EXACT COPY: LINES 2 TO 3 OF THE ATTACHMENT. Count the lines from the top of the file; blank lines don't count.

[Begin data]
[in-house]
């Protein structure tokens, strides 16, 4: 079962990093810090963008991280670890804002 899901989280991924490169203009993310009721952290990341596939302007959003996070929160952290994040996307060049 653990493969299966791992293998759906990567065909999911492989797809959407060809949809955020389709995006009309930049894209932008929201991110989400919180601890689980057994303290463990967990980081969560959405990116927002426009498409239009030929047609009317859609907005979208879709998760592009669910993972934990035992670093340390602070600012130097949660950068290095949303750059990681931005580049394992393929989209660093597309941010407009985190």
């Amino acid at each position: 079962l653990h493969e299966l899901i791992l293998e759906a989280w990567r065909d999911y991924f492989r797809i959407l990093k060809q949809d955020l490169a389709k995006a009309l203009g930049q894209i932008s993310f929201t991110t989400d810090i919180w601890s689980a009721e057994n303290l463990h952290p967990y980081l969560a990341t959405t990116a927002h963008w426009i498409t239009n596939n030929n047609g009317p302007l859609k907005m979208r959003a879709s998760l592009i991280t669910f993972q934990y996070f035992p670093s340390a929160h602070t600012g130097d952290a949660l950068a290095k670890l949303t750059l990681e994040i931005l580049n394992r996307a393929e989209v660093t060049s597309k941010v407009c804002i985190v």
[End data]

């Protein structure tokens, strides 16, 4: 079962990093810090963008991280670890804002 899901989280991924490169203009993310009721952290990341596939302007959003996070929160952290994040996307060049 653990493969299966791992293998759906990567065909999911492989797809959407060809949809955020389709995006009309930049894209932008929201991110989400919180601890689980057994303290463990967990980081969560959405990116927002426009498409239009030929047609009317859609907005979208879709998760592009669910993972934990035992670093340390602070600012130097949660950068290095949303750059990681931005580049394992393929989209660093597309941010407009985190």
């Amino acid at each position: 079962l653990h493969e299966l899901i791992l293998e759906a989280w990567r065909d999911y991924f492989r797809i959407l990093k060809q949809d955020l490169a389709k995006a009309l203009g930049q894209i932008s993310f929201t991110t989400d810090i919180w601890s689980a009721e057994n303290l463990h952290p967990y980081l969560a990341t959405t990116a927002h963008w426009i498409t239009n596939n030929n047609g009317p302007l859609k907005m979208r959003a879709s998760l592009i991280t669910f993972q934990y996070f035992p670093s340390a929160h602070t600012g130097d952290a949660l950068a290095k670890l949303t750059l990681e994040i931005l580049n394992r996307a393929e989209v660093t060049s597309k941010v407009c804002i985190v």